Design business advisor John Scarrott looks at how designers can stop being seen as suppliers and start being seen as partners. He also talks to one creative director who has already made this approach part of their business strategy.
These days, design businesses should be partnering with rather than supplying to their clients. Why is this a good thing? What does a partnership look like and what are the risks? And what can you do to move deeper into partner territory?
Why partnerships work
As a partner your position is more secure because your relationships are deeper and stronger, assuming you also add value of course. You are part of the discussion that leads to the work as opposed to your client coming to you, telling you what to do and you then working in isolation. As partners, you will solve problems together, which expands the scope of possible solutions and builds a better understanding of the relationship for each of you. All things being equal, partnerships should yield better returns for both parties in the medium term.
What does a partnership look, feel and sound like?
When you’re in a partnership your client’s problems are your problems. Their challenges are your challenges. You jointly own the situation. And most importantly, your client feels this.
If your client lost you, they’d feel as if they were losing a valued member of their team. Your remit does not end when you deliver a piece of work. You are involved in the outcome and also the follow up.
You give up some control over the outcome but you remain fully involved in the work. You know when to step back. You will hear yourself saying: “What I’d recommend is this, but it’s your final decision.”
You develop better empathy. You can understand and appreciate your client’s position without agreeing with it. This means that you can disagree and stay working together.
You add value in the run up to the work and afterwards. You suggest what could happen outside the scope of the work. This needs to be treated as an investment on your part to start with. You could make it conditional on the size of the project and budget for it by attaching a percentage of the fee to partnership building.
What to watch out for
Something to guard against is focusing all of your efforts on one person within the client’s business. Doing this, especially with someone at mid-level is a risk. Given the fast staff turnover in marketing departments, should they leave, the relationship and the partnership walks with them. Similarly, at the top level, bearing in mind today’s preference for consensus management, it is advisable to think both across and down the organisation when building relationships.
Be prepared to work harder. A partnership is an investment. This will mean extra work and quite possibly extra unpaid work. The pay-off is extra paid work in the future and better pay for that work.
How to move into partner territory
So how do you go about shifting towards “partner” and away from “supplier”?
It makes sense to start with your current clients. They are your most established relationships and probably closest to the partner status that you’re looking for. They are a good place to test some new ways of developing relationships.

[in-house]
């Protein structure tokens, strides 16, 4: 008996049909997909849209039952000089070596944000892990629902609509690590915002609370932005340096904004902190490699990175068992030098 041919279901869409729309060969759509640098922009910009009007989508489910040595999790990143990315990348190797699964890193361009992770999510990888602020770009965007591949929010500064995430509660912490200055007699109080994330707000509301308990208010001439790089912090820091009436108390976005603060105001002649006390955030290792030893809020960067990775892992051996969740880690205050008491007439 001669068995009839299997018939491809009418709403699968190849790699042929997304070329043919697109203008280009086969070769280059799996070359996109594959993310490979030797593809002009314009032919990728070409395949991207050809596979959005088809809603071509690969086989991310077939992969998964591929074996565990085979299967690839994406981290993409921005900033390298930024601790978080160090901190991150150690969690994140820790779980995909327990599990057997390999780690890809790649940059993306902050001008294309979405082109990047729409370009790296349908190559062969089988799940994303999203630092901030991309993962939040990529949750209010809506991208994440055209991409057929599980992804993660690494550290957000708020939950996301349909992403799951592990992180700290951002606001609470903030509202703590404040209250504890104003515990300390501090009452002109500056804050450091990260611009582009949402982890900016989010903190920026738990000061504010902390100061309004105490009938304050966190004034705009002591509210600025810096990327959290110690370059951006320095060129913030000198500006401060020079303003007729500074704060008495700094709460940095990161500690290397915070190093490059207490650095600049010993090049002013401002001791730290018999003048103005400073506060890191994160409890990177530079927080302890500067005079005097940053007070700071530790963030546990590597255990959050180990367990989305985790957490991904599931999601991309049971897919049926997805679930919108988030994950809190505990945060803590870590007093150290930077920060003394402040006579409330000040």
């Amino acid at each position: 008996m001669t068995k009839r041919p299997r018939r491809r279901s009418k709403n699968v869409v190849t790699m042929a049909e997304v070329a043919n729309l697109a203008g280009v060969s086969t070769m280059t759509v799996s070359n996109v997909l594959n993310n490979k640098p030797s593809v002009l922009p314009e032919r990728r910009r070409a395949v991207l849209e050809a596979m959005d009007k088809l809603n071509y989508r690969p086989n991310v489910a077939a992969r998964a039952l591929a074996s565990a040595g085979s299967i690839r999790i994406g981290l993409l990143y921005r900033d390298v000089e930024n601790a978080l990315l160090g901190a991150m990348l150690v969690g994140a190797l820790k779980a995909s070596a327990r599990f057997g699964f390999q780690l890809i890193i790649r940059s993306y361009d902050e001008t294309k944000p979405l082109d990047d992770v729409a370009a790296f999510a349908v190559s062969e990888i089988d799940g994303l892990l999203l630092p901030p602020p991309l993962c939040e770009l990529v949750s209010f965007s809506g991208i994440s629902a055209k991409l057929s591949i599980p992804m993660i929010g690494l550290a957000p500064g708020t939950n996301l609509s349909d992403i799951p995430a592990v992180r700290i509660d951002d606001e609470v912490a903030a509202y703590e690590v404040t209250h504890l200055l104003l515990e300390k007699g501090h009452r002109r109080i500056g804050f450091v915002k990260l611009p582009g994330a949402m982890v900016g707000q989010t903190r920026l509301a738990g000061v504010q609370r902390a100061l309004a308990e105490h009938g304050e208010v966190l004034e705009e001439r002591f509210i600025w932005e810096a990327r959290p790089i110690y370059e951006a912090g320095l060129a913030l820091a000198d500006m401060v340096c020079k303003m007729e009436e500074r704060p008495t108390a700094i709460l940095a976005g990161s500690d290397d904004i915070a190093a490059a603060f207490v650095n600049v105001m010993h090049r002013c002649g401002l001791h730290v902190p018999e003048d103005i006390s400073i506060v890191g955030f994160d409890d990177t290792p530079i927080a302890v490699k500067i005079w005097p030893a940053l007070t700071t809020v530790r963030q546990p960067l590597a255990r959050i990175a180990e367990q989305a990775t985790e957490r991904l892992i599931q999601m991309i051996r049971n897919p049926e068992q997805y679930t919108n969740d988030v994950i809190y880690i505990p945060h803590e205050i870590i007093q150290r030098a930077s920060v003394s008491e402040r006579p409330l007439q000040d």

I spoke with Charlee Sully, creative director of The Usual Studio who has employed a number of partnership building strategies in growing her design business.
Create conversations: set up a time to speak, away from a pitch or piece of work. This enables the scope of the conversation to be broad and wide ranging which can lead to new ideas being discovered. Sully’s approach speaks to this way of working: “When I’m in the midst of discussions around a potential piece of work, I talk about other things, not the quote. I’m not ‘pushing’ on this all the time – are you going to do it, shall we sign it, etc – although I know it’s important. I take a softer approach.”
Get interested and fired up about your clients: Sully says: “I engage and become genuinely interested in my clients. I’ve had training in journalism so perhaps it’s this background that means I love to ask questions. My conversations often end with my client saying things like: ‘I’m fizzing with ideas’ and ‘I really enjoyed meeting you.’ That’s how I know I’ve started to build a good relationship.”
Get comfortable with a focus on relationship and not stuff. Sully says “I’m comfortable with meeting people, despite being an introvert. I’m very open and I don’t mind speaking about mistakes. I speak to clients almost as if I know them already and this creates a warm and relaxed conversation. I listen and you’ll find me making notes. It’s important that they lead the conversation.”
Create a budget line for your partnership development: base this on a percentage of what your client spends with you. That’s your investment in the future. You can then measure what that investment has yielded at year end in terms of growth of income.
So you’re all set to shift your relationships into partnership territory. But just before you do, there’s one final risk to watch out for. The risk associated with being too successful at it. Sully highlights this risk.
“Often my relationships reach a level where people are sharing information with me that they wouldn’t share with other business owners. They treat me almost as a temporary business partner. This means I have to be mindful of the boundaries of my relationships and make sure that friendly does not become friends.”
You may consider this to be a ‘high class problem’ to have but if you’re coming upon this situation, Sully has written a piece that clarifies the territory which I would recommend reading.